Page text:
Messaging apps are dominating the download and revenue charts at the moment with huge user numbers and traffic figures being bandied around.
But these apps are going to need more than huge user numbers if they’re to make money in the long term. As a utility they’re great, but something else is needed to ensure they remain viable business propositions.
WhatsApp, currently the biggest messaging app of them all, recently said it had 300 million active users, while South Korea’s LINE is aiming for the same number by the end of the year.
Tencent now has more than 100 million users outside its home market of China with WeChat, the international version of its Weixin app. And that’s not to mention the likes of Viber, KakaoTalk and Skype who all have millions of users.
Such has been the impact of these messaging services that they are increasingly eroding SMS revenue: research published in April said that by the end of 2012, more instant messages were sent via chat apps per day than SMS text messages.
But there are signs that messaging apps are evolving. Telefonica, for example, recently closed its TU Me messaging app to focus on its more integrated comms app, TU Go, which was launched in March.
TU Go allows users to make and receive calls and text messages and provides voicemail functionality on any supported device. And it does this from their existing O2 number, providing a single point of contact. Positive user feedback apparently prompted Telefonica to focus on TU Go as “a greater commercial opportunity”.
The closure of TU Me could be seen as a continuation of the lack of success afflicting previous operator-led messaging apps, but the focus on TU Go could provide a clue about the future direction that messaging apps could take.
With some apps now claiming to have hundreds of millions of users, there is only so far they can continue to grow. With 3.2 billion mobile subscribers, many of whom currently don’t have phones capable of supporting messaging apps, the addressable market isn’t unlimited.
Clearly many people will have more than one of these apps on their phone, for different contact groups and geographies, but the growth in user numbers can’t be maintained in the long term.
Messaging apps are likely to become one of the main ways people communicate alongside more traditional voice and SMS services. But in order to continue to grow and expand usage, they will need to evolve, becoming either an element in a broader set of services or a platform on which other functionality can exist.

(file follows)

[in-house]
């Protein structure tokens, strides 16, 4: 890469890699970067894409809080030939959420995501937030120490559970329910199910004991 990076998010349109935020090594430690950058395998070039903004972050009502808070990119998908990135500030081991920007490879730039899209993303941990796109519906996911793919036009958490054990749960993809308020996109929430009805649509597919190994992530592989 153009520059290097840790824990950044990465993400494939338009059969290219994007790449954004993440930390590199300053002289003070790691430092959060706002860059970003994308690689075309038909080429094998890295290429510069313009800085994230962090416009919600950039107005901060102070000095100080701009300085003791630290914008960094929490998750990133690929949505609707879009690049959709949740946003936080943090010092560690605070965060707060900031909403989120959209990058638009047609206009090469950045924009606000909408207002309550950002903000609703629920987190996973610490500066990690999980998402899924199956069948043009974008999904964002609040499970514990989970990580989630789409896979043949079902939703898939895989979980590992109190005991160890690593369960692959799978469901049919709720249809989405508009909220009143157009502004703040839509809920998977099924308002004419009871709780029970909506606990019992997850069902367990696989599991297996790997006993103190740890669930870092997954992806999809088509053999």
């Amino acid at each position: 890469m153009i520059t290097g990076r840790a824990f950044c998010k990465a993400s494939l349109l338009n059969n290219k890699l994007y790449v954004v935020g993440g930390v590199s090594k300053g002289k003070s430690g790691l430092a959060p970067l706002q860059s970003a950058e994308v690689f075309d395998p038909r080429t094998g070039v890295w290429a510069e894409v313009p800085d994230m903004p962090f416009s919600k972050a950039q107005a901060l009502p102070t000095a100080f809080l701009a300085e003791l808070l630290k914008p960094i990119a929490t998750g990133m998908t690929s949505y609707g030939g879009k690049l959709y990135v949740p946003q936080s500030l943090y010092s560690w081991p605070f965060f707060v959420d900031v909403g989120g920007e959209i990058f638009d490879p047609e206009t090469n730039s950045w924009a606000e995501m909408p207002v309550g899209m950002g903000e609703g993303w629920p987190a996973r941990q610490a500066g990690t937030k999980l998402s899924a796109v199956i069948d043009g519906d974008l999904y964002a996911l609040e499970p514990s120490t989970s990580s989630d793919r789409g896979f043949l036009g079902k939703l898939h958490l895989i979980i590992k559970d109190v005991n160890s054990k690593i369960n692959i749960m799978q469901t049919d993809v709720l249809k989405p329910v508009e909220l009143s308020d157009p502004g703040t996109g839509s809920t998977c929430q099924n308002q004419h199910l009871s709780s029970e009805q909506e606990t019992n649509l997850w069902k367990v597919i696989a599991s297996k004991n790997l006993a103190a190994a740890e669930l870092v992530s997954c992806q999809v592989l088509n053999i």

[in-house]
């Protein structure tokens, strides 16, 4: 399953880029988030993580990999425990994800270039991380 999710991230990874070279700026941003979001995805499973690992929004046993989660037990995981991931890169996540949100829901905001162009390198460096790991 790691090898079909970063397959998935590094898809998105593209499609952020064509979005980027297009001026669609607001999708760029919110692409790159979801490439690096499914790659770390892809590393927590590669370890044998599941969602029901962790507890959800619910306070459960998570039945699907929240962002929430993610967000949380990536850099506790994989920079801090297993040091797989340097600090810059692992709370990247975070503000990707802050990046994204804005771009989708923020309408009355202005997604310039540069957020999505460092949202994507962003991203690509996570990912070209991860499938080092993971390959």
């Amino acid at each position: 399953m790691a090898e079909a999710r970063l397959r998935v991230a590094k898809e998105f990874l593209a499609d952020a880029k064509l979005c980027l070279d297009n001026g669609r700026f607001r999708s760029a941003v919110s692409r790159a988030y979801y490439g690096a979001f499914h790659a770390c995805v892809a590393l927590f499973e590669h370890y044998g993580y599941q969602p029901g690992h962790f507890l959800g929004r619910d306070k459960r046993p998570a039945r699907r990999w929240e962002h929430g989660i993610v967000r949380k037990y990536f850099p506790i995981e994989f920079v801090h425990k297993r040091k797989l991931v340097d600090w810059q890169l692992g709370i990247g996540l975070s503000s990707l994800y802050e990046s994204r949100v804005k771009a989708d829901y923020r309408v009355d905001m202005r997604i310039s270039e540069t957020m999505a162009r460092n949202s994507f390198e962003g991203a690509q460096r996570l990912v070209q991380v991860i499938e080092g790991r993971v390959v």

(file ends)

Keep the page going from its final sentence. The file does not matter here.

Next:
Many messaging apps already have their own unique selling point. LINE, for example, derives much of its revenue from Japanese users buying stickers to send to friends. The LINE platform also includes LINE Camera, which hit 30 million downloads in April, and LINE Game, which reached 100 million downloads in March.
Tencent recently added a sticker store to its Weixin/WeChat apps, but also introduced a game centre and mobile payment functionality.
By further broadening the services offered in this way, the companies behind the messaging apps could tap into new revenue channels directly or through other developers that are able to ride on their coattails.
Third party developers could create new services that broaden the use of messaging apps — and monetisation opportunities — creating a new app ecosystem in addition to those provided by mobile operating systems. Messaging app players could then take a cut of the revenue that these services produce.
There is likely to be a time, not too far in the future, where these apps reach saturation point —everyone will have at least one messaging app on their smartphone, like they currently have email, a camera or a news app.
This will be when messaging apps stop dominating the download charts and new categories of apps will begin to replace them. But if messaging apps become platforms for other services, their monetisation potential could be much more long-lived.
Messaging apps will undoubtedly become less newsworthy than they are now, but they have the potential to become part of the very fabric of mobile communications.
The editorial views expressed in this article are solely those of the author(s) and will not necessarily reflect the views of the GSMA, its Members or Associate Members